Hundred years back, a wound as simple as a small cut could become fatal because of a bacterial infection. The discovery of antimicrobials – antibiotics, antivirals, antifungals and antiparasitics – changed that. Capable of killing organisms inside our body without harming us, antimicrobials have become the go-to drugs for every cough or cold without a doctor's prescription, leading to overuse.
What Is Antimicrobial Resistance?
Unnecessary exposure to antimicrobials can have several side effects, including antimicrobial resistance (AMR). In simple terms, this means every time we use antimicrobials inappropriately, microorganisms such as bacteria acquire the ability to tolerate the treatments and will be able to survive, making the drugs less effective over time. These organisms (superbugs) that survive antimicrobials can increase illness and mortality in humans.
According to a report, 1 in 5 cancer patients undergoing treatment are hospitalised due to infections, and antibiotics are their main line of defence. This means AMR can have an adverse effect on cancer treatment, and it can threaten the key advances made in cancer care and the survival of cancer patients. According to an article in The Lancet, due to low immunity, cancer patients are more susceptible to infections which means surgeries and treatment like bone marrow transplant, chemotherapy, and radiotherapy can put immense pressure on the patient's immune system.
Excessive usage of antimicrobials can eventually roll back on the progress made to date in cancer treatment. With the increasing threat of AMR, the growing cancer burden is a global public health issue that needs to be addressed urgently.
Jyoti Patil Shah, COO, V Care Foundation, said, "Infections are a part of our daily lives. A little sore throat or cold, and people pop an antibiotic without consulting the doctor. Patients are more prone to infection during active cancer treatment due to varied factors, a major one being low immunity. V Care Foundation, as an organization, would like to help build awareness about preventing infection and AMR in cancer care not just in India but also internationally. V Care has taken this step to make patients, caregivers and many out there aware of how to prevent infections and antimicrobial resistance in cancer patients."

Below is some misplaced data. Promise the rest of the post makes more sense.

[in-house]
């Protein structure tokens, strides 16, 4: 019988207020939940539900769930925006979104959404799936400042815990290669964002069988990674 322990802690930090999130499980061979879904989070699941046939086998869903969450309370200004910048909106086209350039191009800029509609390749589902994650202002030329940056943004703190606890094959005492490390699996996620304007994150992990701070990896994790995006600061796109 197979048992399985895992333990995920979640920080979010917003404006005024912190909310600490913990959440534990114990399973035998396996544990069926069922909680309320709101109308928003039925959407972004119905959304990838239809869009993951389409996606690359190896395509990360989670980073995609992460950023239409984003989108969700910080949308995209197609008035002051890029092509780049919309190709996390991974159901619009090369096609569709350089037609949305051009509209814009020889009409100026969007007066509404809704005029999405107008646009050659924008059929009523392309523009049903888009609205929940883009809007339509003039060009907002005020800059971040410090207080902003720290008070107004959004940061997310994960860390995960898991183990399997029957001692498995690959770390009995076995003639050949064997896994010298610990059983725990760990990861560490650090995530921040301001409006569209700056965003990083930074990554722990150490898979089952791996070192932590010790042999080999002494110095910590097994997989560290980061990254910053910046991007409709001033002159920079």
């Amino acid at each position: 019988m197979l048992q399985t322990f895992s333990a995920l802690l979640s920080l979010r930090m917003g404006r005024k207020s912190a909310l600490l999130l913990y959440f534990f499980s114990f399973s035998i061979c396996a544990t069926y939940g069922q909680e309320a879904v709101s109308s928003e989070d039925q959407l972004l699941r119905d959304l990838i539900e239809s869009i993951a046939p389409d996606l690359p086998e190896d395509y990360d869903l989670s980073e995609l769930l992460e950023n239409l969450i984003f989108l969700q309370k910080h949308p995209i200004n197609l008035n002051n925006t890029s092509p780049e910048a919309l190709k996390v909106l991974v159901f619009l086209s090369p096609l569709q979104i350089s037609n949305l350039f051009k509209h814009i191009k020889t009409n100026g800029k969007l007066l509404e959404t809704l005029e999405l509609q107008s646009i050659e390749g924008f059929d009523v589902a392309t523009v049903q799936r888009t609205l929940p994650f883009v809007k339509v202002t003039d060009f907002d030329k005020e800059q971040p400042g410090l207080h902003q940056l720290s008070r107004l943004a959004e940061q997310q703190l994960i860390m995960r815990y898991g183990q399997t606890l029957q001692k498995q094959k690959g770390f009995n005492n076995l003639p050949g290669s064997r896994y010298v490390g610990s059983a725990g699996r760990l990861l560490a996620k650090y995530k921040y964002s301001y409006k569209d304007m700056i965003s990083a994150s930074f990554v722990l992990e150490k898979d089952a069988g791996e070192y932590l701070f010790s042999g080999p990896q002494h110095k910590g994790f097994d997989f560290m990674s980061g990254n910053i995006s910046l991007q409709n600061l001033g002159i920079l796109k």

A report by WHO suggests that the main factors of antimicrobial resistance are overuse of antimicrobials, inferior infection and disease prevention and control in healthcare facilities and farms, lack of access to clean water, sanitation and hygiene (WASH), lack of access to quality, affordable medicines, vaccines and diagnostics, lack of awareness and knowledge, and lack of enforcement of legislation.
Bacteria can share genes across bacterial species, which means AMR can naturally occur through genetic change and be passed on from one species to another.
Dr. Navin Khattry, Deputy Director, Clinical Research Centre, ACTREC and Prof. of Medical Oncology, Tata Hospital, said, "Antimicrobials must be used wisely. Unless one is sure there is an infection, one must not use it indiscriminately. The misuse of antimicrobials can be stopped by spreading awareness about the harm caused by antimicrobials if used extensively. Good stewardship of using antimicrobials is important. A group of physicians and microbiologists who understand the resistance patterns of various organisms should be made available in the hospitals. The knowledge on resistance patterns must be used wisely so that it doesn't lead to further resistance."
A Global Health Concern
Today, AMR has been declared as one of the top 10 global public health threats facing humanity, requiring urgent action by The World Health Organisation (WHO). Without action, medical procedures will become riskier, and the number of people for whom treatment fails or deaths due to infections will increase.
Every year, about 700,000 people worldwide die of resistant infections because of the reduced effectiveness of the available antimicrobial drugs at killing resistant pathogens. It's predicted that by 2050, antimicrobial-resistant conditions will cause more deaths than cancers and cardiac disease, accounting for more than 10 million deaths per year. To increase awareness, both WHO and United Nations Environment Programme (UNEP) have action plans in place.
A global effort is required to combat AMR and prevent the inappropriate use of antibiotics. In many developing countries, antibiotics continue to be available over the counter. Individuals often self-medicate themselves by taking drugs inappropriately, either as an incorrect dose or to treat a non-bacterial ailment. Sometimes doctors may also overprescribe antibiotics due to a lack of diagnostic tests to identify the cause of illness.
The more humans kill bacteria with different antibiotics; the more opportunities bacteria will have to develop new genes to resist those antibiotics. The less we use, the fewer bacteria can develop resistance. V Care Foundation, a patient-focused organization dedicated to providing support to cancer warriors and caregivers, has initiated a campaign on creating awareness about Antimicrobials Resistance across India. The Logical Indian Team appreciates the efforts of the V Care Foundation addressing and bringing attention to a global health concern that affects millions.